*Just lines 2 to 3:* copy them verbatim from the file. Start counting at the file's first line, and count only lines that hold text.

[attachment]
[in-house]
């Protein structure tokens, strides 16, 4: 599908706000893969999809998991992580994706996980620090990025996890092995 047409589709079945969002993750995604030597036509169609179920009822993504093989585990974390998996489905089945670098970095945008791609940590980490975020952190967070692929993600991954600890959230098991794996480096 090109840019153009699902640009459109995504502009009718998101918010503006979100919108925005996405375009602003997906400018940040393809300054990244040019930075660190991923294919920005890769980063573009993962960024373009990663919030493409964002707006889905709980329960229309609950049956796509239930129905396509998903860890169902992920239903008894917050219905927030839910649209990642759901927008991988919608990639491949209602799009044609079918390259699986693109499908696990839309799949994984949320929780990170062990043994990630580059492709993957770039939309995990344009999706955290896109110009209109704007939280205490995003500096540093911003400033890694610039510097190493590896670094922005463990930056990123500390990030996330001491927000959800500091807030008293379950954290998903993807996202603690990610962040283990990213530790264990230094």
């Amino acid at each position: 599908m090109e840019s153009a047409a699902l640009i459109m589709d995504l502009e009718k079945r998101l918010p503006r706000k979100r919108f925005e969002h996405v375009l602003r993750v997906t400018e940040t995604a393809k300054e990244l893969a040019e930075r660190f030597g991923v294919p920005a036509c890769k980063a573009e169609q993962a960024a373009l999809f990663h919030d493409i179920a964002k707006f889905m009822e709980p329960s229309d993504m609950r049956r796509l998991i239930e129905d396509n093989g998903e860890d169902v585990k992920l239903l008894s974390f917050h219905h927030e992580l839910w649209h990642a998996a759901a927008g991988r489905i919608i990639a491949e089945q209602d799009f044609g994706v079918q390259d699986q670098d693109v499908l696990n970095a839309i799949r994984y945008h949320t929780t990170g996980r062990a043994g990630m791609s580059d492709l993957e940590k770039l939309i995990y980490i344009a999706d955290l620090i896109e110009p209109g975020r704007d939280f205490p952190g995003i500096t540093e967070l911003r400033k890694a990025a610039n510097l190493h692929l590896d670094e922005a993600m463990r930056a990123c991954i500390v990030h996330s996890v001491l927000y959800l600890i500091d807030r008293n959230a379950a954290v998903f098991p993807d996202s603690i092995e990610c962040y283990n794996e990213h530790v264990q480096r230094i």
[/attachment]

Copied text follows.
């Protein structure tokens, strides 16, 4: 599908706000893969999809998991992580994706996980620090990025996890092995 047409589709079945969002993750995604030597036509169609179920009822993504093989585990974390998996489905089945670098970095945008791609940590980490975020952190967070692929993600991954600890959230098991794996480096 090109840019153009699902640009459109995504502009009718998101918010503006979100919108925005996405375009602003997906400018940040393809300054990244040019930075660190991923294919920005890769980063573009993962960024373009990663919030493409964002707006889905709980329960229309609950049956796509239930129905396509998903860890169902992920239903008894917050219905927030839910649209990642759901927008991988919608990639491949209602799009044609079918390259699986693109499908696990839309799949994984949320929780990170062990043994990630580059492709993957770039939309995990344009999706955290896109110009209109704007939280205490995003500096540093911003400033890694610039510097190493590896670094922005463990930056990123500390990030996330001491927000959800500091807030008293379950954290998903993807996202603690990610962040283990990213530790264990230094």
């Amino acid at each position: 599908m090109e840019s153009a047409a699902l640009i459109m589709d995504l502009e009718k079945r998101l918010p503006r706000k979100r919108f925005e969002h996405v375009l602003r993750v997906t400018e940040t995604a393809k300054e990244l893969a040019e930075r660190f030597g991923v294919p920005a036509c890769k980063a573009e169609q993962a960024a373009l999809f990663h919030d493409i179920a964002k707006f889905m009822e709980p329960s229309d993504m609950r049956r796509l998991i239930e129905d396509n093989g998903e860890d169902v585990k992920l239903l008894s974390f917050h219905h927030e992580l839910w649209h990642a998996a759901a927008g991988r489905i919608i990639a491949e089945q209602d799009f044609g994706v079918q390259d699986q670098d693109v499908l696990n970095a839309i799949r994984y945008h949320t929780t990170g996980r062990a043994g990630m791609s580059d492709l993957e940590k770039l939309i995990y980490i344009a999706d955290l620090i896109e110009p209109g975020r704007d939280f205490p952190g995003i500096t540093e967070l911003r400033k890694a990025a610039n510097l190493h692929l590896d670094e922005a993600m463990r930056a990123c991954i500390v990030h996330s996890v001491l927000y959800l600890i500091d807030r008293n959230a379950a954290v998903f098991p993807d996202s603690i092995e990610c962040y283990n794996e990213h530790v264990q480096r230094i």